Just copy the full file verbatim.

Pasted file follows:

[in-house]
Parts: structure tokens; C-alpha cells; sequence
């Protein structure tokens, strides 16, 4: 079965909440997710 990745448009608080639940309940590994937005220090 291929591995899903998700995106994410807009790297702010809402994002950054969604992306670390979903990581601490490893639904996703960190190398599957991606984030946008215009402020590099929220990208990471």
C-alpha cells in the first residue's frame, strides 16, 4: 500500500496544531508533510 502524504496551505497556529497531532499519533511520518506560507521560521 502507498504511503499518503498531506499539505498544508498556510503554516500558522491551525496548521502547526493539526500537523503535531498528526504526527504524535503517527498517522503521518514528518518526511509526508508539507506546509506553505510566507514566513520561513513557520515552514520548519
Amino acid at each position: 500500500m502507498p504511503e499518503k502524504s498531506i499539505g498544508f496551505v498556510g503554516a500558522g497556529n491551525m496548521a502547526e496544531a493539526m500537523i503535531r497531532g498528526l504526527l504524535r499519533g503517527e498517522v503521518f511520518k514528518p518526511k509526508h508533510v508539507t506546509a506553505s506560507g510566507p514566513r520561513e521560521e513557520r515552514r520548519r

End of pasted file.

[in-house]
Parts: structure tokens; C-alpha cells; sequence
């Protein structure tokens, strides 16, 4: 079965909440997710 990745448009608080639940309940590994937005220090 291929591995899903998700995106994410807009790297702010809402994002950054969604992306670390979903990581601490490893639904996703960190190398599957991606984030946008215009402020590099929220990208990471």
C-alpha cells in the first residue's frame, strides 16, 4: 500500500496544531508533510 502524504496551505497556529497531532499519533511520518506560507521560521 502507498504511503499518503498531506499539505498544508498556510503554516500558522491551525496548521502547526493539526500537523503535531498528526504526527504524535503517527498517522503521518514528518518526511509526508508539507506546509506553505510566507514566513520561513513557520515552514520548519
Amino acid at each position: 500500500m502507498p504511503e499518503k502524504s498531506i499539505g498544508f496551505v498556510g503554516a500558522g497556529n491551525m496548521a502547526e496544531a493539526m500537523i503535531r497531532g498528526l504526527l504524535r499519533g503517527e498517522v503521518f511520518k514528518p518526511k509526508h508533510v508539507t506546509a506553505s506560507g510566507p514566513r520561513e521560521e513557520r515552514r520548519r